But that 10 percent came right after she’d announced her candidacy on January 15 (Martin Luther King Day) and had basked in the ensuing media attention. Once her 15 minutes are up, will she sustain double digits, even low double digits?

I doubt it, especially now that Cory Booker officially has jumped into the race. (I’ve already written what I think of Cory Booker [two words: corporate whore], so I won’t regurgitate all of that here.)

Not that Booker is doing great in the polls. In the nationwide polls of Dem presidential preference taken in January*, he averaged only 2.6 percent. (Harris averaged only 6.25 percent in those polls.) But once you’re officially in the race, your poll numbers tend to go up if you’re anything like a viable candidate at all, since voters would rather support an actual candidate over a hypothetical one.

And until today, Harris was the only black candidate in it officially. We’ll see now how much black support Booker does or does not siphon away from her.

Joe Biden and Bernie Sanders remain the top two front-runners, averaging 27 percent and 15.75 percent in the January polls, respectively.

Right now it’s probably safe to say that Harris is at No. 3 behind Biden and Bernie, but will she keep that place now that Booker has made it official? And right now it’s probably also safe to say that just behind Harris are Elizabeth Warren and Beto O’Rourke.

I still don’t expect O’Rourke to gain traction. He apparently thinks that he can jump in the presidential race whenever he wants to and reportedly stopped fund-raising months ago.

For someone who lost his last election, I don’t think that O’Rourke can afford to act like this, and my guess is that he knows that having lost his last election, he can’t win the Dem presidential nomination on the strength of only having been an unremarkable member of the U.S. House of Representatives with a squishy, centrist political philosophy, if you can even say that (much like Cory Booker) he has a political philosophy other than trying to be all things to all people, which means that he probably actually stands for nothing at all.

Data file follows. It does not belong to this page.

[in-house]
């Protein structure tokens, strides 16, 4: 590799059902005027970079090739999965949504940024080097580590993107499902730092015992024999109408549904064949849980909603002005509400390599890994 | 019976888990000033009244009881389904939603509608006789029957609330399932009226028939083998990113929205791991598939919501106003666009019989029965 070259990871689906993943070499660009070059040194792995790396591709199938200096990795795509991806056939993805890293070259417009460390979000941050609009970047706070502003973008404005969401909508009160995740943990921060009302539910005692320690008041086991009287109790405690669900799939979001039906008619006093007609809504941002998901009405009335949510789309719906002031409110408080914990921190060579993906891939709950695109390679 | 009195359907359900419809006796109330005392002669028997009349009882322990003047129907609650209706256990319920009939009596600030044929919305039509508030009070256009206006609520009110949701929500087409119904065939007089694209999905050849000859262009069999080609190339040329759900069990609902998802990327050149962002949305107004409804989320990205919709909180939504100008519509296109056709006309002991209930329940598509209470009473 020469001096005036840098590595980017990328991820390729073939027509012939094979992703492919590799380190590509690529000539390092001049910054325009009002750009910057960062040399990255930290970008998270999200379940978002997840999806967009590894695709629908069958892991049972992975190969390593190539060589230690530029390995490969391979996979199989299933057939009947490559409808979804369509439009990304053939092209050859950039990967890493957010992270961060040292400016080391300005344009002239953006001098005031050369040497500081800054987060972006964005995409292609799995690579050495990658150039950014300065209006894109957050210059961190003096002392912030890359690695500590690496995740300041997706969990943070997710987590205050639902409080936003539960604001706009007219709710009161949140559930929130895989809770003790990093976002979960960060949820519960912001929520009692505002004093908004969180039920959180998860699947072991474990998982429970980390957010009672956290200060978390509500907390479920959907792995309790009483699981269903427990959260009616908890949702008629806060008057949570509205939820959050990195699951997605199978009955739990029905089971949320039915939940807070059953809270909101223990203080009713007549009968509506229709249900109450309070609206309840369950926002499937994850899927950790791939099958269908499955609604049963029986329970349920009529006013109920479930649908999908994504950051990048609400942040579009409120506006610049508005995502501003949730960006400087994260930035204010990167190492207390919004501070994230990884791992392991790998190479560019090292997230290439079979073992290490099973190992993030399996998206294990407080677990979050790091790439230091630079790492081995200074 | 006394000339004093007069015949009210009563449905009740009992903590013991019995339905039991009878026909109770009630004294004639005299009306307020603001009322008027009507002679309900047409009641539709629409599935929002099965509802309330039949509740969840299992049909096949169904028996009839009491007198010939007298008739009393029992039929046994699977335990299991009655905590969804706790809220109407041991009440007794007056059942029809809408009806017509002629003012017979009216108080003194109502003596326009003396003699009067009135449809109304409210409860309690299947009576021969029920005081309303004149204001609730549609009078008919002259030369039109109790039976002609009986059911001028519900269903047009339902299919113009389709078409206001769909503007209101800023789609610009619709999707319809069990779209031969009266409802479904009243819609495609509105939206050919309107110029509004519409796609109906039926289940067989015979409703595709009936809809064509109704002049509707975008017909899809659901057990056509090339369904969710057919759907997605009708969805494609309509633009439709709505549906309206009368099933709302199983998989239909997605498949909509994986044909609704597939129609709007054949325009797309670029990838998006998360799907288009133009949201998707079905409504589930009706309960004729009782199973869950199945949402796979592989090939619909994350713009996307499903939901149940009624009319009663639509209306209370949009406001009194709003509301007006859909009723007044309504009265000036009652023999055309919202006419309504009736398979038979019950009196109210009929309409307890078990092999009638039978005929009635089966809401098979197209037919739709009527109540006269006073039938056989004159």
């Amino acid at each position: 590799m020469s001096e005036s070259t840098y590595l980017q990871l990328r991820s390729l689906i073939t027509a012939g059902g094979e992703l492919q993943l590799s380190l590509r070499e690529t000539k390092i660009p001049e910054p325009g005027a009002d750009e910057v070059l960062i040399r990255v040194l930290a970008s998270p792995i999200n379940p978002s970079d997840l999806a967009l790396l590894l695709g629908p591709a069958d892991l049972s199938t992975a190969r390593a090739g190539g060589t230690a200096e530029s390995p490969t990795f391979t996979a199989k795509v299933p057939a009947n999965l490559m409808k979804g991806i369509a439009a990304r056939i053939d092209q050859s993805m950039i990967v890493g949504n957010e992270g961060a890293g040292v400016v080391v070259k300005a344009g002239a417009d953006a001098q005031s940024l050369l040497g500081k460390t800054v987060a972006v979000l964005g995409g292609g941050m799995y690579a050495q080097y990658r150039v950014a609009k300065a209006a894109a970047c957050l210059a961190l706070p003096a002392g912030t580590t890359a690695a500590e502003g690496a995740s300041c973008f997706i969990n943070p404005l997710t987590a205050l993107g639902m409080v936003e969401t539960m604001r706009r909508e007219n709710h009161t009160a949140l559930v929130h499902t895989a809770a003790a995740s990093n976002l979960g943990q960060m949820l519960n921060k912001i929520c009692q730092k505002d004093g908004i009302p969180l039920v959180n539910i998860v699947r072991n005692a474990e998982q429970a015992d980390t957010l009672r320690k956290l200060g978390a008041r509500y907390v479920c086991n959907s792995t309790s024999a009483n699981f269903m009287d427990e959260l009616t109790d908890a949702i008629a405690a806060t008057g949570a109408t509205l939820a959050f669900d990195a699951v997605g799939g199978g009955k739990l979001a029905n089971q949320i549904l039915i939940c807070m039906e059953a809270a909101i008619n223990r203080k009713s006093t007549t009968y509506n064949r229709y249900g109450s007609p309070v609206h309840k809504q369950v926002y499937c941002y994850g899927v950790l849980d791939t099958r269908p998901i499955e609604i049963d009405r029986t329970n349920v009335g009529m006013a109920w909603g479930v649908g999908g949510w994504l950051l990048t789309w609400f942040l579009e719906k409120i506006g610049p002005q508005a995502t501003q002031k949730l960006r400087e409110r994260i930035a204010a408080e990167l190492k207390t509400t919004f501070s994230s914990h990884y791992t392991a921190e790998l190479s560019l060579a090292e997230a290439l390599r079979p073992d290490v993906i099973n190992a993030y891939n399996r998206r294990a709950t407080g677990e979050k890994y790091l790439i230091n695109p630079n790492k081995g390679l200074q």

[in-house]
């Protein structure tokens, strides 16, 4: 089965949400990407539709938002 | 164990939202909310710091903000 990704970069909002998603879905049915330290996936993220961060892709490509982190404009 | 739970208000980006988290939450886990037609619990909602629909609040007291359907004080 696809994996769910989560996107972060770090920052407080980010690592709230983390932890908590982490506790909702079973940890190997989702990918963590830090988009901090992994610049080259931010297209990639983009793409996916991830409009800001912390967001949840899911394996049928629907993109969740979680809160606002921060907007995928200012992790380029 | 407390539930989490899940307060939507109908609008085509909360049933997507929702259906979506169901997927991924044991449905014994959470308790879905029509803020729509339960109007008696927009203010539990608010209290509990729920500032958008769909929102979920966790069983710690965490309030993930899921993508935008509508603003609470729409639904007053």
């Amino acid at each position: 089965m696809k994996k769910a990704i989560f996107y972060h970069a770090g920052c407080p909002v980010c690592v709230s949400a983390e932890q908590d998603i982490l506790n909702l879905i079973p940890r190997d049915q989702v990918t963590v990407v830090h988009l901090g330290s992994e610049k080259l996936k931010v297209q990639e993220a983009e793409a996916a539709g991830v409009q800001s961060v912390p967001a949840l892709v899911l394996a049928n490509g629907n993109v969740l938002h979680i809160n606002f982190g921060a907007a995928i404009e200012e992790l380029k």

Warren seems to be in it to win, seems to be taking the long view, and with O’Rourke most likely flaming out and with Harris and Booker probably splitting the black vote, my guess is that Liz will find herself at the No. 3 spot sooner rather than later.

And Joe Biden. Joe. Biden. He’s so uninspiring, such a centrist sellout, with his last act being his sarcastic defense of his love for Repugnicans. This is not at fucking all where the Democratic and Democratic-leaning voters are at today, Old Joe, but please, please, please keep up your stale act.

Biden is the pick of those who haven’t paid much, if any, attention, to the primary race that’s already under way, and they knee-jerkedly pick the candidate they think most likely can win. He was Barack Obama’s veep, so he’s a shoo-in, right?

If Biden runs, it will turn out like his first two runs for president (in 1988 and in 2008): Once they hear him speak, the voters will be turned off and they’ll reject him.

Biden can’t win on the strength of having early support only from low-information voters, and he won’t generate the enthusiasm that several of the other contenders (you know, those who don’t love Repugnicans) can.

As far as the other candidates and potential candidates go, it’s much easier to say that you’re going to run for president, to tease a presidential run (and to even officially start one), than to actually run for president over the long haul.